A girl grows up in a working-class family in New Jersey, the eldest of four children. Her mother is a waitress, her father works nights. The girl collects things, pebbles, marbles, charms—things that speak to her because of where she found them. She reads a lot of books. At the Philadelphia bus depot, she finds a book called Illuminations, which she pockets because she was attracted to the author’s face. Why was a copy of Arthur Rimbaud’s Illuminations waiting for her at the bus depot?
In 1967, when she drops out of college and moves to Brooklyn, she meets a beautiful boy. Like her, he feels destined to be an artist. But while she draws a little, writes a little, occasionally sings, the boy is focused, convinced that their artistic yearnings are not childish dreams. The boy and the girl promise always to take care of each other. She keeps a lock of his hair, a box of letters, a goatskin tambourine, a vial of his ashes.
“In 1978 I came into a little money and was able to pay a security deposit toward the lease of a one-story building on East Tenth Street,” writes Patti Smith in M Train, the sequel to her National Book Award–winning memoir Just Kids. She doesn’t say so, but she came into a little money because in 1978 her song “Because the Night” (written with Bruce Springsteen and produced by Jimmy Iovine) became a hit single. Smith’s first album, the groundbreaking Horses, had appeared in 1975: Its now-iconic cover image—Smith with a black jacket tossed over her shoulder, Sinatra-style—was shot by the boy who grew up to be the photographer Robert Mapplethorpe. The girl who found Rimbaud in the bus depot grew up to be named a Commandeur des Arts et des Lettres by the French Ministry of Culture.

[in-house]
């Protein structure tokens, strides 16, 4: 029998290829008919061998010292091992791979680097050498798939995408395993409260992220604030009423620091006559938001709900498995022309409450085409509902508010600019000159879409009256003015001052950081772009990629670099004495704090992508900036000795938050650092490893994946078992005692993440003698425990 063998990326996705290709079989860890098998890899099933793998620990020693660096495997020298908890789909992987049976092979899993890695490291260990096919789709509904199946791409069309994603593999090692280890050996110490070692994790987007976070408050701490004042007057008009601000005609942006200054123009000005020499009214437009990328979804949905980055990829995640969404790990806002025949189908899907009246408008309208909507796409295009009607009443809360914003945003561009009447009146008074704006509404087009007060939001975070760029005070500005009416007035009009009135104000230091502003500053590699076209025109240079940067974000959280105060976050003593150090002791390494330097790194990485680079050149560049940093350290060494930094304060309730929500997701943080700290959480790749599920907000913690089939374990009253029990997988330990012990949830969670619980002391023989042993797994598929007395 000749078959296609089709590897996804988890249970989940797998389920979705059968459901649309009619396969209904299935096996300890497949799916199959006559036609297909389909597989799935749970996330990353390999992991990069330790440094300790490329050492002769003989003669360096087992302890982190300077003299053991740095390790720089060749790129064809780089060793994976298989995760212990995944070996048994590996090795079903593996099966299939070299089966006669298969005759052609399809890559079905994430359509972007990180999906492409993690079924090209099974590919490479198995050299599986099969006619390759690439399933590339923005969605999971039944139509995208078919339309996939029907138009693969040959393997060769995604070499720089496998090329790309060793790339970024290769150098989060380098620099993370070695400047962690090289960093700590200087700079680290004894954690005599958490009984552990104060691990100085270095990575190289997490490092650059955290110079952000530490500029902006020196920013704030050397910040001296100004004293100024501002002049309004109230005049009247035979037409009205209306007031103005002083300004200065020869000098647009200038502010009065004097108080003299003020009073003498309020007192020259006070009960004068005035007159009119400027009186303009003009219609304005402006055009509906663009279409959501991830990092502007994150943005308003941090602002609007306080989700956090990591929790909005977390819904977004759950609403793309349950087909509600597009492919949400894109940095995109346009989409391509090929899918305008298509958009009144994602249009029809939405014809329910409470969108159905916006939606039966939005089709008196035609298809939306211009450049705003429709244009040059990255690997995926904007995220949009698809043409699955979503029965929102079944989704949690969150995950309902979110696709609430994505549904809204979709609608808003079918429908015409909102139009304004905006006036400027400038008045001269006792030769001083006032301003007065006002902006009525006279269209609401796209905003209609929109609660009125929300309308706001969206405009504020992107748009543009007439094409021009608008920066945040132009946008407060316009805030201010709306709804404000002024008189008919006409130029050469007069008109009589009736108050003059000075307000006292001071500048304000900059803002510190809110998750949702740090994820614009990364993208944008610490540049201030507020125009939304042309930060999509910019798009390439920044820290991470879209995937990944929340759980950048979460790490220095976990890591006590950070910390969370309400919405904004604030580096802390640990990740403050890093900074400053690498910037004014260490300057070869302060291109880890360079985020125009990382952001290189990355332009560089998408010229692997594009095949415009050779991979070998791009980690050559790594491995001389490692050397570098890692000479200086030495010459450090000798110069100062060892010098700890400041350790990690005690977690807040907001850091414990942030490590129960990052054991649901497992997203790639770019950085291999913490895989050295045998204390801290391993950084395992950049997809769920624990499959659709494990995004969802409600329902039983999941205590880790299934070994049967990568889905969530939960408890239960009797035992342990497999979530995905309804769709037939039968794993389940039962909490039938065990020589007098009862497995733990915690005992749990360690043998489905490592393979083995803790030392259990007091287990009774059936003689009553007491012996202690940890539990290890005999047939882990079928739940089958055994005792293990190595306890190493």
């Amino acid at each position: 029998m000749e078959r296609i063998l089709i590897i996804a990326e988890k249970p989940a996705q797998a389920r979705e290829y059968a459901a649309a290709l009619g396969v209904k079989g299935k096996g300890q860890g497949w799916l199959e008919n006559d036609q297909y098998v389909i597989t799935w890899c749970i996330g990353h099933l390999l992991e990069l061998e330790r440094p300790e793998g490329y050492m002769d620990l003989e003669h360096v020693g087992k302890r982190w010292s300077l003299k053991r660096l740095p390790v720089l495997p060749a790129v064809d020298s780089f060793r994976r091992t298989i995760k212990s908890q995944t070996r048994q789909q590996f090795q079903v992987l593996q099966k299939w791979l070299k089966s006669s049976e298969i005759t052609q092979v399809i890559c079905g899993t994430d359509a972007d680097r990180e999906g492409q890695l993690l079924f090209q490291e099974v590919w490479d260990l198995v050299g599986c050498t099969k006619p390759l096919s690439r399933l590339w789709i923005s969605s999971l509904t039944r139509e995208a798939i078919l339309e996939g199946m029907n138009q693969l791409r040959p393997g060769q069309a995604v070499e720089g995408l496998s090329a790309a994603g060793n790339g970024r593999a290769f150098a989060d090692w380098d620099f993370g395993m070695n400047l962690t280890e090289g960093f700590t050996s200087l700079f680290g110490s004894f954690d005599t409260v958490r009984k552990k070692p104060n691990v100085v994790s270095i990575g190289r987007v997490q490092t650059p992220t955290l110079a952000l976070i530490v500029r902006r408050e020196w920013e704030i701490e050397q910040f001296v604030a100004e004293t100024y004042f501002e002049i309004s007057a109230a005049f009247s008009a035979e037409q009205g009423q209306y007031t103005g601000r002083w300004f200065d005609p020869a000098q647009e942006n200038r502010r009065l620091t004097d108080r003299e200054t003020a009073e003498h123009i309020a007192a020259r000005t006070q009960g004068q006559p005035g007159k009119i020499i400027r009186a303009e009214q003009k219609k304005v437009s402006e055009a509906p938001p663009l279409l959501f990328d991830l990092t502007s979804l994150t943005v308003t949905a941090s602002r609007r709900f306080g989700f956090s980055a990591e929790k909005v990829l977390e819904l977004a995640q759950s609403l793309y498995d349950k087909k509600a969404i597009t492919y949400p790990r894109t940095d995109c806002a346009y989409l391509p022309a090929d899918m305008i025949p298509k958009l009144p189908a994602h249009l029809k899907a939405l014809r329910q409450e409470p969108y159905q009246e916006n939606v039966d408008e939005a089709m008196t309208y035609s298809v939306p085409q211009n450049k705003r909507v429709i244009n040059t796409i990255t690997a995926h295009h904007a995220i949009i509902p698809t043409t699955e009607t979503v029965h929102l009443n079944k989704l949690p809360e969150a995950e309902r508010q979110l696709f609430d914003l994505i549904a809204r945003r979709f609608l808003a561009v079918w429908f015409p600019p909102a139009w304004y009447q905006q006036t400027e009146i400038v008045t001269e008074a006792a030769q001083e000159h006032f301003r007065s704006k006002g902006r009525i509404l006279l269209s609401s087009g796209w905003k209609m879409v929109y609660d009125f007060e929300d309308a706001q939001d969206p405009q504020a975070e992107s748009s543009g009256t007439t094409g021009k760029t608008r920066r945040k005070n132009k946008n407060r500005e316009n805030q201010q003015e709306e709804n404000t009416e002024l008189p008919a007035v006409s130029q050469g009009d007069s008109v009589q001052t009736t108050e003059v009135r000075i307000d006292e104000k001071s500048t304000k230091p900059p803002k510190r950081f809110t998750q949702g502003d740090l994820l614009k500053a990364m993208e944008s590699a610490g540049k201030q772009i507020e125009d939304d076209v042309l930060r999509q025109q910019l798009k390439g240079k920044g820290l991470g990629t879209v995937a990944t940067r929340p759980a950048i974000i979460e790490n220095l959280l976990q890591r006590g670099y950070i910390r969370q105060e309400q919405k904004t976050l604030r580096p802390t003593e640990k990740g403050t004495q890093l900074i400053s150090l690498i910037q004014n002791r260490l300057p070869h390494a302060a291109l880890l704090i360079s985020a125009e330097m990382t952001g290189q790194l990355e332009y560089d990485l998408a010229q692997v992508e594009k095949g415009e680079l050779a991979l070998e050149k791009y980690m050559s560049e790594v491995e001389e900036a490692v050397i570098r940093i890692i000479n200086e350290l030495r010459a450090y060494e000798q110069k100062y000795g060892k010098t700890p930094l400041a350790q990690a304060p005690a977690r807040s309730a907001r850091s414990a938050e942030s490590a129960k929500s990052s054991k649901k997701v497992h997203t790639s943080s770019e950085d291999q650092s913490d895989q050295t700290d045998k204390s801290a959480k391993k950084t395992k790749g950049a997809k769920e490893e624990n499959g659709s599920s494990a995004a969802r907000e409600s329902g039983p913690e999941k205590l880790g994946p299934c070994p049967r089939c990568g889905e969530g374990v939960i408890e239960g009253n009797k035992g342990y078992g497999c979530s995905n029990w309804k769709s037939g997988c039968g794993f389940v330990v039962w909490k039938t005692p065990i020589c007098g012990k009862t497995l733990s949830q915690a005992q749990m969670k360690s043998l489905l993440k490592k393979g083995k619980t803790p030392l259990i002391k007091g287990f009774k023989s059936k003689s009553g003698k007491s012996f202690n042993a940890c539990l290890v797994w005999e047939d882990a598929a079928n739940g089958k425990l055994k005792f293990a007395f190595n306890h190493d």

Like Patti Smith’s life, M Train feels guided simultaneously by determination and serendipity. It’s hard to gauge Smith’s attitude when she says that in 1978 she “came into a little money,” but I don’t think she means to be coy. She knows who she became, and she knows that we know. But she’s not very interested in talking about that person. Mostly she’s interested in things—little talismanic things and, by extension, other things, other people. This is what makes her previous memoir, Just Kids, so poignant, so lacking in the narcissism endemic even to the best of memoirs: The story of her life is indescribable except inasmuch as it is also Mapplethorpe’s story. “When I look at it now,” says Smith of the cover of Horses, “I never see me. I see us.”
M Train perpetuates this method, except that the cast of characters is much larger, each chapter set in motion by a little Proustian moment that provokes an unpredictable chain of memory and observation, one thing talking to another. To the degree that we’re led to imagine the life of the book’s author, that life feels familiar, even ordinary, the life of a woman who was once a dreamy little girl in New Jersey. But simultaneously, the life feels exotic, extraordinary, the life of a woman who has visited places and seen things that, without her having written about them, we would never imagine.